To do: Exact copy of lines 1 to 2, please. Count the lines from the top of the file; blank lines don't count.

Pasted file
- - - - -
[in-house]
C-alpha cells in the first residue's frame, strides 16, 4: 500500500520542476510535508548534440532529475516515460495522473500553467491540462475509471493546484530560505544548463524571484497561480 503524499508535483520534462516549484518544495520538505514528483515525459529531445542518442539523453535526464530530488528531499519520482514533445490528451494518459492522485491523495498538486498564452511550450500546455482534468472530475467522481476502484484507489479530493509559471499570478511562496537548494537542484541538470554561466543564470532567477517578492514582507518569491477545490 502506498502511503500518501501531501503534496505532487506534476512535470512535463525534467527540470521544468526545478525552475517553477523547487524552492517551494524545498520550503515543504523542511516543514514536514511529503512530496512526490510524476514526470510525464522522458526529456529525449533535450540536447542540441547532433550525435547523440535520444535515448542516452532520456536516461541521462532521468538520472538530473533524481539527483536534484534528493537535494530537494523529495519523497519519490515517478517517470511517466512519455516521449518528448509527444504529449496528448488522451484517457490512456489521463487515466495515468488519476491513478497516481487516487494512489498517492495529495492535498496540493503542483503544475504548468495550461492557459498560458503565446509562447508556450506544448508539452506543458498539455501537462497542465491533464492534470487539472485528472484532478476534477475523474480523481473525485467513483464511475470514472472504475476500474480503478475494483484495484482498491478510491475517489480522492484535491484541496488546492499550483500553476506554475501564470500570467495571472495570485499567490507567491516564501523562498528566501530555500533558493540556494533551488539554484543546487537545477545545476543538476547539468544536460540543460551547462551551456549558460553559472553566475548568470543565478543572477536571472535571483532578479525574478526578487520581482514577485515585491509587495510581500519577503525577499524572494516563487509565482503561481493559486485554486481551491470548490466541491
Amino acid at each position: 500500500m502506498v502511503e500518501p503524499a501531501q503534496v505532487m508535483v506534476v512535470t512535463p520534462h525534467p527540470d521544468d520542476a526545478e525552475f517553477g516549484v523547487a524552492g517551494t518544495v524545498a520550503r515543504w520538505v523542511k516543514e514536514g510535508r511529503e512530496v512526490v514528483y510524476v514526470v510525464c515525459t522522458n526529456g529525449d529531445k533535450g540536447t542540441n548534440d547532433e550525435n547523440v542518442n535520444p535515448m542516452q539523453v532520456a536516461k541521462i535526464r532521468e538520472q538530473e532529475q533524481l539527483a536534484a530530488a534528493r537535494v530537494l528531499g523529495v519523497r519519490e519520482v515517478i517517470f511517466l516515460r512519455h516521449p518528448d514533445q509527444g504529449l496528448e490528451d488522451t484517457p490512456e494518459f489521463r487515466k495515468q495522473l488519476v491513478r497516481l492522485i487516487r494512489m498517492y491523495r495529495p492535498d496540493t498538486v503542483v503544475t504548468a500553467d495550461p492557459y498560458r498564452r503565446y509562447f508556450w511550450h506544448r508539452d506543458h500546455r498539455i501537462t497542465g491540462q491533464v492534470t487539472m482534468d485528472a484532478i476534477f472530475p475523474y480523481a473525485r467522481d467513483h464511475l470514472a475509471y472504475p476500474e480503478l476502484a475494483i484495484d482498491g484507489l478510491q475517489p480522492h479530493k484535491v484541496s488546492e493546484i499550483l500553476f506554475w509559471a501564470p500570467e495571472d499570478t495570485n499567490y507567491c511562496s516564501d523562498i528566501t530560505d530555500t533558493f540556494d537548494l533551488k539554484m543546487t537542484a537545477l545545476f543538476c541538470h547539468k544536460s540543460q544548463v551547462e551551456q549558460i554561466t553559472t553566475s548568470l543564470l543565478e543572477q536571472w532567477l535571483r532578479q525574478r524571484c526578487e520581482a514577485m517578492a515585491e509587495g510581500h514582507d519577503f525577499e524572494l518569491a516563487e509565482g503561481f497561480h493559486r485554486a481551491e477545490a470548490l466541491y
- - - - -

[in-house]
C-alpha cells in the first residue's frame, strides 16, 4: 500500500520542476510535508548534440532529475516515460495522473500553467491540462475509471493546484530560505544548463524571484497561480 503524499508535483520534462516549484518544495520538505514528483515525459529531445542518442539523453535526464530530488528531499519520482514533445490528451494518459492522485491523495498538486498564452511550450500546455482534468472530475467522481476502484484507489479530493509559471499570478511562496537548494537542484541538470554561466543564470532567477517578492514582507518569491477545490 502506498502511503500518501501531501503534496505532487506534476512535470512535463525534467527540470521544468526545478525552475517553477523547487524552492517551494524545498520550503515543504523542511516543514514536514511529503512530496512526490510524476514526470510525464522522458526529456529525449533535450540536447542540441547532433550525435547523440535520444535515448542516452532520456536516461541521462532521468538520472538530473533524481539527483536534484534528493537535494530537494523529495519523497519519490515517478517517470511517466512519455516521449518528448509527444504529449496528448488522451484517457490512456489521463487515466495515468488519476491513478497516481487516487494512489498517492495529495492535498496540493503542483503544475504548468495550461492557459498560458503565446509562447508556450506544448508539452506543458498539455501537462497542465491533464492534470487539472485528472484532478476534477475523474480523481473525485467513483464511475470514472472504475476500474480503478475494483484495484482498491478510491475517489480522492484535491484541496488546492499550483500553476506554475501564470500570467495571472495570485499567490507567491516564501523562498528566501530555500533558493540556494533551488539554484543546487537545477545545476543538476547539468544536460540543460551547462551551456549558460553559472553566475548568470543565478543572477536571472535571483532578479525574478526578487520581482514577485515585491509587495510581500519577503525577499524572494516563487509565482503561481493559486485554486481551491470548490466541491